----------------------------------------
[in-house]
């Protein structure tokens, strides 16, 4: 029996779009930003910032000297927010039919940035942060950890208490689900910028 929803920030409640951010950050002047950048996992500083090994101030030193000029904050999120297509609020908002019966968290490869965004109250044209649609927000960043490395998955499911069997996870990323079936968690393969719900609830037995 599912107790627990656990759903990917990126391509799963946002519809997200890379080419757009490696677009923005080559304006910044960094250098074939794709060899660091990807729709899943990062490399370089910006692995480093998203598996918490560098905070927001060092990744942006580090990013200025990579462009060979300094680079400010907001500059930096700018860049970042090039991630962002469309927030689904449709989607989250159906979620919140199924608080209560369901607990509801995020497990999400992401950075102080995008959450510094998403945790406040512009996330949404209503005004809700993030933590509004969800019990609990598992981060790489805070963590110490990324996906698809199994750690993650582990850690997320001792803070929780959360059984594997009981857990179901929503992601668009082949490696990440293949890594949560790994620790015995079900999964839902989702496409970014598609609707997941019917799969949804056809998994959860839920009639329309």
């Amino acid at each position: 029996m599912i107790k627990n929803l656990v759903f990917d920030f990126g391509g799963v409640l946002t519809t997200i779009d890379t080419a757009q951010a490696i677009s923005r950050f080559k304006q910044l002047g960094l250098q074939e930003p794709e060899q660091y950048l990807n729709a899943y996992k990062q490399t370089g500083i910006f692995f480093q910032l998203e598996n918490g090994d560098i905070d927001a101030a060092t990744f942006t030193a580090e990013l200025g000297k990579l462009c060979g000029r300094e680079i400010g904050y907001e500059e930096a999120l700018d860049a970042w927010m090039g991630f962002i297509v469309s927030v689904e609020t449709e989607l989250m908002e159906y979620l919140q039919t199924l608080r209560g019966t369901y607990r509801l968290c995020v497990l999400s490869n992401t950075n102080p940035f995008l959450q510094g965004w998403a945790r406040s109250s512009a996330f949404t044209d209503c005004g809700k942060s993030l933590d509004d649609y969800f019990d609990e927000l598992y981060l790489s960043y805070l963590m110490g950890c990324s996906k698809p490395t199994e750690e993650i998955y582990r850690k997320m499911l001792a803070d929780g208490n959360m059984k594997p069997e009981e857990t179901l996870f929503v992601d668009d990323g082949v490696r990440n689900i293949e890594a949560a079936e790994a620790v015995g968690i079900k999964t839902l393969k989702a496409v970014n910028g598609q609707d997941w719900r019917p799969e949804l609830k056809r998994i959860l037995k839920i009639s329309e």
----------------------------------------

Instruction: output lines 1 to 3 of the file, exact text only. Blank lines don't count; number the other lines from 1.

[in-house]
């Protein structure tokens, strides 16, 4: 029996779009930003910032000297927010039919940035942060950890208490689900910028 929803920030409640951010950050002047950048996992500083090994101030030193000029904050999120297509609020908002019966968290490869965004109250044209649609927000960043490395998955499911069997996870990323079936968690393969719900609830037995 599912107790627990656990759903990917990126391509799963946002519809997200890379080419757009490696677009923005080559304006910044960094250098074939794709060899660091990807729709899943990062490399370089910006692995480093998203598996918490560098905070927001060092990744942006580090990013200025990579462009060979300094680079400010907001500059930096700018860049970042090039991630962002469309927030689904449709989607989250159906979620919140199924608080209560369901607990509801995020497990999400992401950075102080995008959450510094998403945790406040512009996330949404209503005004809700993030933590509004969800019990609990598992981060790489805070963590110490990324996906698809199994750690993650582990850690997320001792803070929780959360059984594997009981857990179901929503992601668009082949490696990440293949890594949560790994620790015995079900999964839902989702496409970014598609609707997941019917799969949804056809998994959860839920009639329309």
């Amino acid at each position: 029996m599912i107790k627990n929803l656990v759903f990917d920030f990126g391509g799963v409640l946002t519809t997200i779009d890379t080419a757009q951010a490696i677009s923005r950050f080559k304006q910044l002047g960094l250098q074939e930003p794709e060899q660091y950048l990807n729709a899943y996992k990062q490399t370089g500083i910006f692995f480093q910032l998203e598996n918490g090994d560098i905070d927001a101030a060092t990744f942006t030193a580090e990013l200025g000297k990579l462009c060979g000029r300094e680079i400010g904050y907001e500059e930096a999120l700018d860049a970042w927010m090039g991630f962002i297509v469309s927030v689904e609020t449709e989607l989250m908002e159906y979620l919140q039919t199924l608080r209560g019966t369901y607990r509801l968290c995020v497990l999400s490869n992401t950075n102080p940035f995008l959450q510094g965004w998403a945790r406040s109250s512009a996330f949404t044209d209503c005004g809700k942060s993030l933590d509004d649609y969800f019990d609990e927000l598992y981060l790489s960043y805070l963590m110490g950890c990324s996906k698809p490395t199994e750690e993650i998955y582990r850690k997320m499911l001792a803070d929780g208490n959360m059984k594997p069997e009981e857990t179901l996870f929503v992601d668009d990323g082949v490696r990440n689900i293949e890594a949560a079936e790994a620790v015995g968690i079900k999964t839902l393969k989702a496409v970014n910028g598609q609707d997941w719900r019917p799969e949804l609830k056809r998994i959860l037995k839920i009639s329309e």